Arnold Belau of Suara Papua reports from Jayapura that at least 96 activists from the Indonesian People’s Front for West Papua (FRI-WP) were arrested by police in Ternate, North Maluku, after they forcibly broke up a rally in front of the Barito Market.
A Suara Papua source from Ternate said that the FRI-WP action was closed down by police and intel (intelligence) officers and the demonstrators forced into trucks as they were about to begin protesting in front of the Barito Market.
The source said that several activists were dragged and assaulted as they were forced into the truck.
“Several comrades who were at the action were dragged and forced to get into a truck by police and intel in Ternate,” they said.
The source said that as many as 99 people were arrested, 12 of them from West Papua and the rest activists from FRI-WP. One of the protesters had to be rushed home because because of breathing difficulties.
“One of the people had difficulty breathing and was rushed home. Twelve people were from Papua and the rest from Ternate. Currently they are being taken to Polres [district police station]”, they said.
Ternate district police Tactical Police Unit head (kasat sabhara) Aninab was quoted by semarak.news.com as saying that the protesters would be taken to the Ternate district police station.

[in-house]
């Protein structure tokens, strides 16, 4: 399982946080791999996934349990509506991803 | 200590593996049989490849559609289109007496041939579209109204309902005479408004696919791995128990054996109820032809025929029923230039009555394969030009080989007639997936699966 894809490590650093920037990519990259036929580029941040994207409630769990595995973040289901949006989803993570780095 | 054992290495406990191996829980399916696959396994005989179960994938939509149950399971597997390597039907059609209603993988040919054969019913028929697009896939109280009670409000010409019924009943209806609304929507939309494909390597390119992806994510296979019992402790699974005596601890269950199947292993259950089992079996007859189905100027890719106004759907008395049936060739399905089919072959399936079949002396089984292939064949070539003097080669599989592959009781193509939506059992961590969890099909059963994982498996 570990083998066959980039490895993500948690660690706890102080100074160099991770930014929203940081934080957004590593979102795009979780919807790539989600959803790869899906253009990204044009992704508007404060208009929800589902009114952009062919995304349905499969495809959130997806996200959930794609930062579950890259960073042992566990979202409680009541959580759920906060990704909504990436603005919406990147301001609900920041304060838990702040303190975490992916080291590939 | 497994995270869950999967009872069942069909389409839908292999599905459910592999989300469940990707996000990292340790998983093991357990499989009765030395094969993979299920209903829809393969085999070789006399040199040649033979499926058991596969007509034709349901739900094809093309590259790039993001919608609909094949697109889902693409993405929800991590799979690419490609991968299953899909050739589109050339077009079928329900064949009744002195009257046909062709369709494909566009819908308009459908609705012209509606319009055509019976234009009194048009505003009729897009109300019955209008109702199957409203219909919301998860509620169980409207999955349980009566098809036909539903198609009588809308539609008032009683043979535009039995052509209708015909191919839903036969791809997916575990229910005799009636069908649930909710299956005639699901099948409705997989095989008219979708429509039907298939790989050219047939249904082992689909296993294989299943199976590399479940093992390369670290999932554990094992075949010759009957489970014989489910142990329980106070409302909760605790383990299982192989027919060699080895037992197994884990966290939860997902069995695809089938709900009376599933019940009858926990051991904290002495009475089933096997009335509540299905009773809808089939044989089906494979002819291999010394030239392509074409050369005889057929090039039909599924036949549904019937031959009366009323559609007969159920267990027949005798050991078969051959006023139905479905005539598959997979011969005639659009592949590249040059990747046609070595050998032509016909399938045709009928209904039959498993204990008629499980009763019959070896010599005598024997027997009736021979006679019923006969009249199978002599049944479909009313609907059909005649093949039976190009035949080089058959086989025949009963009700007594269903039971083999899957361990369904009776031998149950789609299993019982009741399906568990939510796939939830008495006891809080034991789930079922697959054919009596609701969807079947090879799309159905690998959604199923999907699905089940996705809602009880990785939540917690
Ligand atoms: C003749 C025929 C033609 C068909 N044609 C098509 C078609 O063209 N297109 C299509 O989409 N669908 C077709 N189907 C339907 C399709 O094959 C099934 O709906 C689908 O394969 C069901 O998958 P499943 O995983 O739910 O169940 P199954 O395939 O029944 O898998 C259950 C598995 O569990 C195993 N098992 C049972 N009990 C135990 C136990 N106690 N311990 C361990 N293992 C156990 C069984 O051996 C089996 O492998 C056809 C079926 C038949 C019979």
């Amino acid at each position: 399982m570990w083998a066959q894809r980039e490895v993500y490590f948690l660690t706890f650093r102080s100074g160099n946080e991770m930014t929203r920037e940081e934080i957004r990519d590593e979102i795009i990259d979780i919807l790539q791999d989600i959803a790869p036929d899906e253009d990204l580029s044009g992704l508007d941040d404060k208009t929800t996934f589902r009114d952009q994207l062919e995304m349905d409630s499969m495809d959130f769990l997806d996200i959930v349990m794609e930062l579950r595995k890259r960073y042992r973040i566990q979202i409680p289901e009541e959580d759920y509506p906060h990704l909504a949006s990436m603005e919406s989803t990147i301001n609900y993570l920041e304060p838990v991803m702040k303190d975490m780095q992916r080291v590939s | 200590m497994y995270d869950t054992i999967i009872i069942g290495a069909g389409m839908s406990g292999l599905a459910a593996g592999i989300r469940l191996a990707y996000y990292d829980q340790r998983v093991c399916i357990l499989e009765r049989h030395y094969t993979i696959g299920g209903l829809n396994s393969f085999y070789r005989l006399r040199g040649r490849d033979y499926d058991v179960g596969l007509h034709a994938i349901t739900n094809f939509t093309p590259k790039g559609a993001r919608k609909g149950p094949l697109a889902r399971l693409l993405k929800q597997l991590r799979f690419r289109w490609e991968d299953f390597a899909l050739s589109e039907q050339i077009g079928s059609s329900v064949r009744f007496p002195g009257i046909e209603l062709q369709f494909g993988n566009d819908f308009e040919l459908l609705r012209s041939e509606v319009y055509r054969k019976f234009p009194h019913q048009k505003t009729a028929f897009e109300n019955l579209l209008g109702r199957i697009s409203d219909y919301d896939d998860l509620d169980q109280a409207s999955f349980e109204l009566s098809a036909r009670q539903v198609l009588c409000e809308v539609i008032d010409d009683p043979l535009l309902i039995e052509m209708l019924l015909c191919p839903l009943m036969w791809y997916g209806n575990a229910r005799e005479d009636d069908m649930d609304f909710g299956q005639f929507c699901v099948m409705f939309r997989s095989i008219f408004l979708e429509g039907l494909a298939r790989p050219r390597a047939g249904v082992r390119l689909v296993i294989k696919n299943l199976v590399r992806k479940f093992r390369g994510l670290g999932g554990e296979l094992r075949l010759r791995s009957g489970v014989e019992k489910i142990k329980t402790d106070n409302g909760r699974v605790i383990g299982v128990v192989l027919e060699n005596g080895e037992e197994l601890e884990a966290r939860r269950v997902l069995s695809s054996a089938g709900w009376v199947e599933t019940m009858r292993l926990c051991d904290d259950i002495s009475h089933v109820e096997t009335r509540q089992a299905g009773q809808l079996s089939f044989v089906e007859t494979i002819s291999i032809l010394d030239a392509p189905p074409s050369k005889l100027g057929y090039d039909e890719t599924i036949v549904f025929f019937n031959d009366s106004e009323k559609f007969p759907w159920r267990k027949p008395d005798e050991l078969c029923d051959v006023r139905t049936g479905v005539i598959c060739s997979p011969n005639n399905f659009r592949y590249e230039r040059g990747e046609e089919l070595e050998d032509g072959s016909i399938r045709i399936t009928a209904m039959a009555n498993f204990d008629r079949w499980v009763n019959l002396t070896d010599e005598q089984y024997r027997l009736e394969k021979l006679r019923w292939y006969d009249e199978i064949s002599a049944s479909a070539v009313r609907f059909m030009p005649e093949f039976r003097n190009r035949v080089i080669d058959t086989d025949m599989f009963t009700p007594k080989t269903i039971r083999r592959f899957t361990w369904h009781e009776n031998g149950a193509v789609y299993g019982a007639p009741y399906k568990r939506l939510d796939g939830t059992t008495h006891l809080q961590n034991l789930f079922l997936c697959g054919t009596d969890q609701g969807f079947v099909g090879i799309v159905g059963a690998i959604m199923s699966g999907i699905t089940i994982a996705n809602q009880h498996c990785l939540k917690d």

“We will take them to Polres, question them. If in the process of delving into the matter it is discovered that they committed a violation then they will be charged, but we will bear in mind that are still young and [they should be] given guidance,” he said.
Earlier, the protesters sent a written notification of the action to the Ternate district police but it was rejected with police saying that the planned action was subversive (maker).
Upon arriving at the Ternate district police station they will be registered and those who originate from Papua will be separated from those from North Maluku.
FRI-WP is demanding that the Indonesian government must resolve human rights violations in Papua and that the Papuan people be given the freedom to hold a referendum to determine their own future.
Although it is widely held that West Papua declared independence from Indonesia on December 1, 1961, this actually marks the date when the Morning Star (Bintang Kejora) flag was first raised alongside the Dutch flag in an officially sanctioned ceremony in Jayapura, then called Hollandia.
The first declaration of independence actually took place on July 1, 1971 at the Victoria Headquarters in Waris Village, Jayapura.
Known as the “Act of Free Choice”, in 1969 a referendum was held to decide whether West Papua, a former Dutch colony annexed by Indonesia in 1963, would be become independent or join Indonesia.
The UN sanction plebiscite, in which 1,025 handpicked tribal leaders allegedly expressed their desire for integration, has been widely dismissed as a sham.
Critics claim that that the selected voters were coerced, threatened and closely scrutinised by the military to unanimously vote for integration.
Both of these articles were translated by James Balowski for the Indoleft News Service. The original title of the Surabaya article was “Peringatan 1 Desember Papua, Demo AMP Surabaya Diadang PP & FKPPI” and the Jayapura one “Peringati Hari Lahirnya Embrio Negara Papua Barat, Polisi Tangkap 99 Orang di Ternate”.